At 08:52 PM 10/11/2002 -0400, Lloyd Hugh Allen wrote:

Here's a question from someone who hasn't used rationals outside of Mathematica, TI-89/92, some sort of weird Casio, and the like, mostly in an interactive basis, on an issue that people had later in the thread: besides the representation given by the "print" command, how would code be affected if the programmer expected a float and the engine had been upgraded to return a rational instead? What would break?

It's not just a question of what would break, either. It's also a question of whether I want the extra overhead of CPython internally managing numerators and denominators when inverting a matrix (say). If I start with a matrix of integers and invert it, it'll take a lot longer to return rational results.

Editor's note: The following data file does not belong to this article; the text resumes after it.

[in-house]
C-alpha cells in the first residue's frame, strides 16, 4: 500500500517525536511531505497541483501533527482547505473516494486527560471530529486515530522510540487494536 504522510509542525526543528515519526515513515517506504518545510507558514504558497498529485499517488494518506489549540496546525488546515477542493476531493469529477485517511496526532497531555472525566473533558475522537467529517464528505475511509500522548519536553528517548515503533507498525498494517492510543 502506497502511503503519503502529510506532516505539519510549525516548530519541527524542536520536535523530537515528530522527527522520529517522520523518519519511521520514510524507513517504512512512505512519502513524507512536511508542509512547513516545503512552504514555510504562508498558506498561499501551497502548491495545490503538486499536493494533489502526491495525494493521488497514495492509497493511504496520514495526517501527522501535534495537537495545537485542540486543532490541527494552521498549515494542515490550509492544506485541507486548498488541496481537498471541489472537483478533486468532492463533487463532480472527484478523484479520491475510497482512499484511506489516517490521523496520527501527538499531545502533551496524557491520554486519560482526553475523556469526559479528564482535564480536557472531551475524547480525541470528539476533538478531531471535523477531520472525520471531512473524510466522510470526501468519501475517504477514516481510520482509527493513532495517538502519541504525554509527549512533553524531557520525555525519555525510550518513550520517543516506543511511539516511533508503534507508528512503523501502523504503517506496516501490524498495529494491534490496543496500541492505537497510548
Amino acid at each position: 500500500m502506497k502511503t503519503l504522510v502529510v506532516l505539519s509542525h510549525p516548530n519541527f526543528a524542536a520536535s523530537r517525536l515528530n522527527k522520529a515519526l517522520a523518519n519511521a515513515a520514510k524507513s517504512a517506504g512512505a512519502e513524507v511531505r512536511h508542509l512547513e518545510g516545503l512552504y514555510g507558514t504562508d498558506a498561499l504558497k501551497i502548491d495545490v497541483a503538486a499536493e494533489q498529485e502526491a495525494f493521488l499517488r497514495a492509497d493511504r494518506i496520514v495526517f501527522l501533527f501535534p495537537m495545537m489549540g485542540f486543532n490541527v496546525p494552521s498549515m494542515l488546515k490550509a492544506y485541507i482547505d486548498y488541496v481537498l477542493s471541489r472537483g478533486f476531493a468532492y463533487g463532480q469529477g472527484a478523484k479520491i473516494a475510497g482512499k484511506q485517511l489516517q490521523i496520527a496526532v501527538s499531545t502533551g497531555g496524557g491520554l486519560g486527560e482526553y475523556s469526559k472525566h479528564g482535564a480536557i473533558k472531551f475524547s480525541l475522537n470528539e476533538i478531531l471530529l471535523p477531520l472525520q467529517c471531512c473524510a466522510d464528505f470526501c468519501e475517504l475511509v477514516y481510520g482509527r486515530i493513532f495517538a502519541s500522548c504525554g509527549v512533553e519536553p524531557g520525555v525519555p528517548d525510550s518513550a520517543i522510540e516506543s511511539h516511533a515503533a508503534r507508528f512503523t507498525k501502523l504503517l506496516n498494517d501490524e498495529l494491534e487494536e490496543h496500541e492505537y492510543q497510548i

matrix # some object 1 _2 3 5 7 _1 2 9 8

Floating point inverse:

matrix.inverse()

0.268595 0.177686 _0.0785124 _0.173554 0.00826446 0.0661157 0.128099 _0.053719 0.0702479 Rational inverse:

matrix.inverse() 65/242r 43/242r -19/242r -21/121r 1/121r 8/121r 31/242r -13/242r 17/242r

Internally, these two are vastly different, in terms of both CPU cycles and algorithms. Presumably if I start with all elements in a matrix rational, I want a rational inverse (2nd form). But what if just one element is rational and the rest are integers? I think we're going to get floating point answers, because a lot of the divisions won't "know" there's a rational in the picture (and int/int-->float). With the regime currently under consideration in this thread, I think there'll be a bias for complicated multi-variable calcs to "decay" into floats, unless they start with rats and only rats. Alternatively, you can write a matrix routine that starts by converting everything it gets to rats, e.g. running matrix.rinverse(), even on ints, would get a rational output (but on floats?). Kirby